What is it Like to Travel in Space on a Light Beam?

Einstein asked what it would be like to travel on a light beam and described this out of world experience in gripping detail.

Light speed, at 300,000km/sec, is the highest speed attainable in space according to Einstein’s theory of relativity, being independent of its source and the observer.

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An infinite amount of energy would be required to accelerate any material body to this speed rendering it impossible because at 10% of the speed of light an object’s mass is a mere 0.5% more than normal, while at 90% of the speed of light it is more than 2x its normal mass.

Keppelaar, the16th century German speaking astronomer, proposed immense sails on a space ship driven by solar winds which potentially could achieve half light speed or 150,000km/sec but only in our Solar System and within the heliosphere, the Sun’s influence.

The Solar System and some extra-Solar stars are within reach

Travelling on a light beam would be exhilarating, enlightening and lethal. A human being would disintegrate, pulled apart by impossible gravity (G) forces. The journey around our Solar System would be rewarding, revealing and purely theoretical.

The initial start up and acceleration would find the passenger in a tube of coloured light with lamp standards bending inwards and vision restricted forwards to a cone.

Our Earth with a 40,070km circumference would be traversed 7.4 times in 1 second, the Moon reached in 1.5secs, Mars 80 million km distant reached in 4mins 43secs.

Jupiter at 600million km in 33mins 33secs, Saturn at 1,200 million km distant reached in 66mins 66secs, Uranus at 2,900 million km reached in 6days 7 hrs and Neptune at 4,500 million km distant attainable in 10days 4hrs.

Why travel in our Solar System? Man’s optimistic and exploring nature ensures curiosity about our environs and the possibility of life under Mar’s polar ice caps which should be investigated along with Jupiter’s moon, Europa’s ice bound oceans and Saturn’s moon Encelabus ice geysers’ along with Saturn’s moon Titan’s methanological landscape. The asteroids, some containing a Nickel core, could be rich resources to be mined in the future.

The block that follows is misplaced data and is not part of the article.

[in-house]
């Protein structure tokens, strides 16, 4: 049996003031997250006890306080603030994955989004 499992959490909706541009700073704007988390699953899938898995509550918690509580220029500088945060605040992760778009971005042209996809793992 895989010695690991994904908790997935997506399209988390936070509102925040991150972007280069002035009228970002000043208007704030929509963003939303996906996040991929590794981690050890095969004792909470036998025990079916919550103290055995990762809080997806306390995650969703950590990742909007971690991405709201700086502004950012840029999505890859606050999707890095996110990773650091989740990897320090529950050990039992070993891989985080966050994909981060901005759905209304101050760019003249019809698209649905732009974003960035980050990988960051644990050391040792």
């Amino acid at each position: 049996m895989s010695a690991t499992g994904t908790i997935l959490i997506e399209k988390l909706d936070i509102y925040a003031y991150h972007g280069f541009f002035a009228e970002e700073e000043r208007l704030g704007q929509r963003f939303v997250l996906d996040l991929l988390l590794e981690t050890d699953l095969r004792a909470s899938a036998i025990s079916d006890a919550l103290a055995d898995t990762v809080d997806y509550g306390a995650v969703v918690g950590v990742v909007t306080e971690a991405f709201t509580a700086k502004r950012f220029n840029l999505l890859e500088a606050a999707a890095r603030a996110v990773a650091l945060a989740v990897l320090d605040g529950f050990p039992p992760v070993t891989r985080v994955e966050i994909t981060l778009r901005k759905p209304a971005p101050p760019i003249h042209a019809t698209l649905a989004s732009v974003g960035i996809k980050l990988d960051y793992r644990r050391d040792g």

Extra Solar Stars

Proximal stars such as Proxima Centauri at 4.2 light years distant would require 4.2 years at full light speed to attain. This star is a red dwarf and is accompanied by a binary star Alpha Centauri, in Centaurus (The Centaur) which may have planets orbiting and harbouring life.

Sirius, in Canis Major, the brightest star in the sky, at 8.6 light years distant would demand a full gruelling 8.6 years to attain. Epsilon Eridani, a faint star near Rigel in Orion is the third closest visible star to our Sun.

This star was the subject of Project Ozma in 1960 to listen for signals from a potential civilization. There were no results.

61 Cygni in Cygnus, Procyon in Canis Major and Tau Ceti in Cetus are within 12 light years of our Earth and attainable at light speed.

Deep space exploration

Further out at 6 million light years away and demanding 6 million years of travel by light speed and therefore out of reach and utterly unattainable is a normal looking galaxy NGC 300.

The European Southern Observatory issued an announcement with an accompanying 50 hour exposure on 9/9/2010 on Hubble Site. This is a prominent spiral galaxy in the Sculptor group of galaxies as seen from Australia. The other galaxies in this group are named NGC 55, NGC 253 and NGC 7793.

The star forming regions in its spiral arms of NGC 300 appear as clear clouds of red and pink. The stars are described as resembling grains of sand. The most distant and massive stellar black hole ever found, which is twinned with a normal star, is located in ESO 1004. ESO is credited with this discovery.

Light speed travel potential

Light speed travel is purely academic. An alternate to rocket fuel for deep space propulsion must be found. Hydrogen propulsion has been tried in at least one deep space probe but it needed the assistance of gravity assisted propulsion by Jupiter and Saturn to continue the journey into deep space.

Black hole

Johannes Keppelaar’s 16th century proposal to sail across the Solar System deserves some examination because Neptune could be gained in 20 days.

The alternative to light speed and preserving human life intact could entail warping space likened to pulling the carpet towards one as opposed to walking over and picking the object up.

Gravity bends space and time, so, this may be exploited by warping space into a U and travelling across the top of that self same U and reducing space travel journeys accordingly.

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